In addition to length, the nature of the content has also shifted over time. In the 1990s, about 15% of the sentences involved actionable solutions to climate change. More recent decades, however, have made up only 3% of climate content. Another noticeable change is the position of climate change sections with the topic being moved toward the back of the textbook.

“This is important because most instructors present textbook content in order, which means topics at the end of the book are often skipped,” Landin says. Climate content made up 15% of the final text in the 1970s, and in the 2010s this was pushed back to the last 2.5% of the text.

Though not every change was bad. One positive change to textbooks made in the 2000s and 2010s is a wider variety of climate-relevant information. This includes how climate affects species distributions, which gives multiple examples to students on how climate change harms the environment and ecosystems.

“However, we are hoping that this study will serve as a wake-up call for publishers and instructors,” adds Landin. “We need to do a much better job of incorporating climate change into our courses if we want to prepare students to understand the role that climate change is playing in shaping life on Earth and how we study it.”

About Jocelyn Solis-Moreira

Jocelyn is a New York-based science journalist whose work has appeared in Discover Magazine, Health, and Live Science, among other publications. She holds a Master's of Science in Psychology with a concentration in behavioral neuroscience and a Bachelor's of Science in integrative neuroscience from Binghamton University. Jocelyn has reported on several medical and science topics ranging from coronavirus news to the latest findings in women's health.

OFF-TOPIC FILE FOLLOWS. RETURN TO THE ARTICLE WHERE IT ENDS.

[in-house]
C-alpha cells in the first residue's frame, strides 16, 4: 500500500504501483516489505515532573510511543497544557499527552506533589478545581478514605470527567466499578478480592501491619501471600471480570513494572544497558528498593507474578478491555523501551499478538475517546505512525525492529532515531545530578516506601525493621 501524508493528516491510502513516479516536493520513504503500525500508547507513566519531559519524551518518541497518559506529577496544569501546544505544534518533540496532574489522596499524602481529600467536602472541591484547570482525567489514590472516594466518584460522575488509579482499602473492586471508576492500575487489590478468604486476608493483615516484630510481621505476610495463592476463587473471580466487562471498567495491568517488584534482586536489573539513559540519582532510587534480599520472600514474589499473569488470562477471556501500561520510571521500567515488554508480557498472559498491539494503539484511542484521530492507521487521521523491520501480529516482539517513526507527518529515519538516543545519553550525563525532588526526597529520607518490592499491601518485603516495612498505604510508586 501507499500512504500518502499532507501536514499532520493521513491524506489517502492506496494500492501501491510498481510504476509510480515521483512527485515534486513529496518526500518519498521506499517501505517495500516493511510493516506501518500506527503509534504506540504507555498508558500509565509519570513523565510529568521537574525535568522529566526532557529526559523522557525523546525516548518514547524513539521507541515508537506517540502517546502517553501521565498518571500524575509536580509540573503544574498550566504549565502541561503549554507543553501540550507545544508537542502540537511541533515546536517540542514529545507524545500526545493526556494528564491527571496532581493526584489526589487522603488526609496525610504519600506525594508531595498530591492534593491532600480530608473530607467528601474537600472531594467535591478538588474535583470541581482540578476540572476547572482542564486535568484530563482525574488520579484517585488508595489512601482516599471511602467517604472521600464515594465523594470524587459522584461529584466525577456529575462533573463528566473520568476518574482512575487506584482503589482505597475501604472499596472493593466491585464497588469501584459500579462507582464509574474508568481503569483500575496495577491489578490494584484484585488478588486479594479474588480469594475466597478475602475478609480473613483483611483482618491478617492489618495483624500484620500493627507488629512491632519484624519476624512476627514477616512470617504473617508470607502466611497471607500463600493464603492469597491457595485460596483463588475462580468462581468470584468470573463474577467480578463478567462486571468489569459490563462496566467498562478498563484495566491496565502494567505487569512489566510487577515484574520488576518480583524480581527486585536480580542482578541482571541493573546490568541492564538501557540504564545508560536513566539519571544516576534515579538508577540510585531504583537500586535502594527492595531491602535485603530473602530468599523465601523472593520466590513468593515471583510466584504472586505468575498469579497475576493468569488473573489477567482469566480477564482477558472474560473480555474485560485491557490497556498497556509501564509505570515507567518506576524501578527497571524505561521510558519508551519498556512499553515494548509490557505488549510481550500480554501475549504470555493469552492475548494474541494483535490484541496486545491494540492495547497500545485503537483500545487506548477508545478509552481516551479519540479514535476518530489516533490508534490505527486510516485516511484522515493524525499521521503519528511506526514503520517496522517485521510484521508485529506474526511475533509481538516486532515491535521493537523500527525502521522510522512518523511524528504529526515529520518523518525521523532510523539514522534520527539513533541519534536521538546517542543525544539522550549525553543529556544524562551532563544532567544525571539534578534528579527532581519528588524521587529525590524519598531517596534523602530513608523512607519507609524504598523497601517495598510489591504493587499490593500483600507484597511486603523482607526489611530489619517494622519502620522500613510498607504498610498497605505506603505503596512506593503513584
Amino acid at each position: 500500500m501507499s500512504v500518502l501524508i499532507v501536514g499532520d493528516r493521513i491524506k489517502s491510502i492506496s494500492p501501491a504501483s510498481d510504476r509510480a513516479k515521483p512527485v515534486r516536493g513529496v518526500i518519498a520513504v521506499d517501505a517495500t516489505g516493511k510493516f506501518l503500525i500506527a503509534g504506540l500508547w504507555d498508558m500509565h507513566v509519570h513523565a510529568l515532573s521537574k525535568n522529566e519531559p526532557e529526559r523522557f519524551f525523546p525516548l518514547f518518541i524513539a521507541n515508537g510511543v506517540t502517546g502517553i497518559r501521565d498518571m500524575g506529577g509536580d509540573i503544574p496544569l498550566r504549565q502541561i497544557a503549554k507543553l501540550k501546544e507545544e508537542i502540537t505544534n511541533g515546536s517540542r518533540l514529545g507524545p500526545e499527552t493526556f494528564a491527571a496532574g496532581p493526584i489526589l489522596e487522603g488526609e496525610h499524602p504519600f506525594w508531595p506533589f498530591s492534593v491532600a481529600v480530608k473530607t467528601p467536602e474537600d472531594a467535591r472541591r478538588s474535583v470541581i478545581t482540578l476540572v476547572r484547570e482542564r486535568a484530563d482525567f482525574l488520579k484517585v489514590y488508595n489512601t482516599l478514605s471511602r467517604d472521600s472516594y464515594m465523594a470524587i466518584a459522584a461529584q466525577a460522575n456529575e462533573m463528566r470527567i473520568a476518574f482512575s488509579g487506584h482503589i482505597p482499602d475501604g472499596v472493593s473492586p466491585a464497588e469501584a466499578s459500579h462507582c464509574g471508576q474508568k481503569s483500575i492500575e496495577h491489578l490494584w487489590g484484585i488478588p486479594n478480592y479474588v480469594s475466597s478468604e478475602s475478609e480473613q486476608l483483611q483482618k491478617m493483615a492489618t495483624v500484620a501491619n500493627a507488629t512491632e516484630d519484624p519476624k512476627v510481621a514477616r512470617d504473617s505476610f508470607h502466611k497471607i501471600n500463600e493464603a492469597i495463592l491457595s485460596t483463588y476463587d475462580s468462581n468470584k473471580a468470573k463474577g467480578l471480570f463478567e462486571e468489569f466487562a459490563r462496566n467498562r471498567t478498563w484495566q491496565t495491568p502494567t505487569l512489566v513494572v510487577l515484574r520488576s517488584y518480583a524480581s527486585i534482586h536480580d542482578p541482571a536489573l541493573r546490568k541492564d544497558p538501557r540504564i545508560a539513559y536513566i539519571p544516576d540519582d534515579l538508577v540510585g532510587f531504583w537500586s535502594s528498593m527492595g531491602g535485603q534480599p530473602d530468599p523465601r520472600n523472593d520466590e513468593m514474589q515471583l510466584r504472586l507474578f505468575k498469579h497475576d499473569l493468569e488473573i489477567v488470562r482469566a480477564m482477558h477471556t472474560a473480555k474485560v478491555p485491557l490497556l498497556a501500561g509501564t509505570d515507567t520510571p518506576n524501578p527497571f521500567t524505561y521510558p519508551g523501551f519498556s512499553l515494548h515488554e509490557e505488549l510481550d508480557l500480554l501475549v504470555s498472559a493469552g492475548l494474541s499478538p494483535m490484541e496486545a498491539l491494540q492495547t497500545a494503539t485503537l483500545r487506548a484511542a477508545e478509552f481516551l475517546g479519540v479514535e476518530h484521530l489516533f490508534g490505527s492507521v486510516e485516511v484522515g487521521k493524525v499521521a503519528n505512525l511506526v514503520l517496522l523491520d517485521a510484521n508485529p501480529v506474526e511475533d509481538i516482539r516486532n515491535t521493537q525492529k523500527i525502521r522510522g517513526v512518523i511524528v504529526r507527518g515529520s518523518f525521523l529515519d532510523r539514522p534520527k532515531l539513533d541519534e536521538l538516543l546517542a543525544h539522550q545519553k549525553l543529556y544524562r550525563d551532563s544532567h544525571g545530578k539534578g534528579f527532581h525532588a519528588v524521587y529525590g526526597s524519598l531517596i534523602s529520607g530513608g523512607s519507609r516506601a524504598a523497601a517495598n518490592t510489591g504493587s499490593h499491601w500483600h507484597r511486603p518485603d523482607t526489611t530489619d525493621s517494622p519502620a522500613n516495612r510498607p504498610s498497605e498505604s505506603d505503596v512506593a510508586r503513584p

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4 Comments

  1. John Barber says:

    Biology, physics, math, history, etc. has nothing to do with the flawed research on climate change. Weather and any change in climate falls under Earth Science or meterology.

  2. PJ London says:

    OMG in the 90s Biology experts predicted that there would be no more Polar bears by 2010. This was supported by all the data and all the experts, which is why if you wanted to pass the course you had to subscribe to this crap.
    After 40 years of nonsense there is not a single prediction of “climate change” that has been accurate.
    Climate change is not science any more that Astrology is science.
    It belongs only in religious studies as it is a (highly profitable and very expensive) cult.

    1. emory kendrick says:

      Absolutely agree.

  3. Jeff Mason says:

    Do they take a balanced approach to the subject? Do they mention that today’s CO2 levels are actually some of the lowest in geological history and were over 2000 ppm in the past when life on Earth thrived? For all the angst over the ice caps, do they even once mention that for the vast majority of Earth’s history there were no ice caps at all? Do they discuss the fact that the time they measure temperatures against was one of the coldest averages ever and from there, temperatures could ONLY increase without destroying most life on the planet? The answer to all these questions is a resounding,“No.” That is the real problem.